Leading from Within

A colleague of mine recently came to me distressed and anxious about a new role he was being asked to fulfill on a relatively new work team. The New Year brought on new goals, for himself and the young team. He was nervous; not about whether he could meet the demands of the new role—a position he has had high performance in for quite sometime within the organization—but rather he was discouraged that they did not ask him to manage the new work team.

“I never knew you wanted to be a manager, Jon” I expressed surprise in his disappointment.

“I don’t really,” he explained. “I like what I’m doing and I believe I do it pretty well, but you think I’d be asked to manage the team, given all of my experience in this role.”

“But you just said yourself that you don’t want to manage people. It would probably stifle your creativity if you had to be burdened with the details that come with management.”

Jon shook his head in discouragement, unable to pinpoint the source of his anxiety over the new dynamics of his team.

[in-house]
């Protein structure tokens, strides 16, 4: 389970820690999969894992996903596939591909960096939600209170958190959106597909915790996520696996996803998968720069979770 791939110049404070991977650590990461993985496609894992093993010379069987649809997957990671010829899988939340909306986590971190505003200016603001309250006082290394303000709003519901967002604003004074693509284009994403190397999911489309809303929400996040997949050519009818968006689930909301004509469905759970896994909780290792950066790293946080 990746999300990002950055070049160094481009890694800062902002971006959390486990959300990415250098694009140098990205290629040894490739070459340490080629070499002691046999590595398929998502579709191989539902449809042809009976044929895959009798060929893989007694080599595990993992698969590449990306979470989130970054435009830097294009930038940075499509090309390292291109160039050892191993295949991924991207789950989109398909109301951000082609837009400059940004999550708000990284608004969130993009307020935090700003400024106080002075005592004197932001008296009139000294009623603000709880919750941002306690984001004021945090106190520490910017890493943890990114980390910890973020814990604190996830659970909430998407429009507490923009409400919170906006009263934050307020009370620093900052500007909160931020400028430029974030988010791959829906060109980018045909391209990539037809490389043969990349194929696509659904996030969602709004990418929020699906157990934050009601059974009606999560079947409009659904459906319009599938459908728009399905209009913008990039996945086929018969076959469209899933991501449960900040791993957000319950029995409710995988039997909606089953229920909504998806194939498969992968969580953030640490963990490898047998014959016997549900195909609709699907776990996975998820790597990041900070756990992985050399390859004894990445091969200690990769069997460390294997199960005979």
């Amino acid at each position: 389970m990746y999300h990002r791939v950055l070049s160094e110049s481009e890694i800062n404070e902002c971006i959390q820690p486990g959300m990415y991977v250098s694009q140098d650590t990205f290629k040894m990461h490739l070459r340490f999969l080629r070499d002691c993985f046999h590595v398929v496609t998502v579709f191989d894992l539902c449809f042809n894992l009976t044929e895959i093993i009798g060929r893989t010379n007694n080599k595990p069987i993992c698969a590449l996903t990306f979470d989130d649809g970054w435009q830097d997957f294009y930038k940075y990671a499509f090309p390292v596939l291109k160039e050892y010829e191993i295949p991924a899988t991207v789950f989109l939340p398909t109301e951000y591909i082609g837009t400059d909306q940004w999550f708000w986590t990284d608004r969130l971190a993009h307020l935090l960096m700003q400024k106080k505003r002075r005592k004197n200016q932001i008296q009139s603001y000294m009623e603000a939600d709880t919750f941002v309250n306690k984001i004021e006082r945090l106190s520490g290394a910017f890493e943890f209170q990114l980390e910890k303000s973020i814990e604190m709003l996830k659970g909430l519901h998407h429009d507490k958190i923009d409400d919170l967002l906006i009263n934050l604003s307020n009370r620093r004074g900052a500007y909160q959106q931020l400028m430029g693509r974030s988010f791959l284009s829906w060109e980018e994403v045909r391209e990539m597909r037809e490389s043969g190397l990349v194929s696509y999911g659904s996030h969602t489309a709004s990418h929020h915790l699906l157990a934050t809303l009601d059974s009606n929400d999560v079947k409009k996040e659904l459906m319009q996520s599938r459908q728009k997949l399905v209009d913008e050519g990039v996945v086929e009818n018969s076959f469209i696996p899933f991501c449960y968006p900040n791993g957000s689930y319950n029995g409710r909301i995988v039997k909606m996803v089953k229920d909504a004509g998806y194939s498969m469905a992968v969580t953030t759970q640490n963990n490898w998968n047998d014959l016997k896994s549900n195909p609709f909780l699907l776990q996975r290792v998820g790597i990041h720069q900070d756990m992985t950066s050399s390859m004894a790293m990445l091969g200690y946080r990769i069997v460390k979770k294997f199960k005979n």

“What’s the real issue here?” I asked pointedly.

“The real issue?” he scoffed.

“Yeah, why are you so disappointed when you will still be doing what you’ve always done, perhaps even better with a new manager,” I tried to draw him out.

Then Jon poured out his emotions over the unsettled dynamics of the team and how they weren’t properly chartered and even potentially set up for failure. The new manager seemed nice enough, and was a good people person, but she didn’t know anything about the skill sets required by the individuals performing the daily duties of this work team.

“I’m the real leader of this team. I’m the one who has to meet with the client up front, get real clear on what they are asking for,” Jon offered a passionate plea. “And I’m the one that has to face the client when the rear their angry head when the job isn’t done exactly the way the want!” he added with exclamation.

Ahhhhh! There it is! A common misperception in workplaces all around the world. Managers aren’t always leaders, and leaders aren’t always managers. The business literature of the 80s and 90s, before the digital age dramatically changed the face of the workplace, often preached management and leadership as synonymous with one another. And to a degree, they still are. A manager needs to develop good leadership skills. Filling out monthly or annual reviews is one thing, getting down to the heart of the matter and drawing people’s potential and passion out of them is another.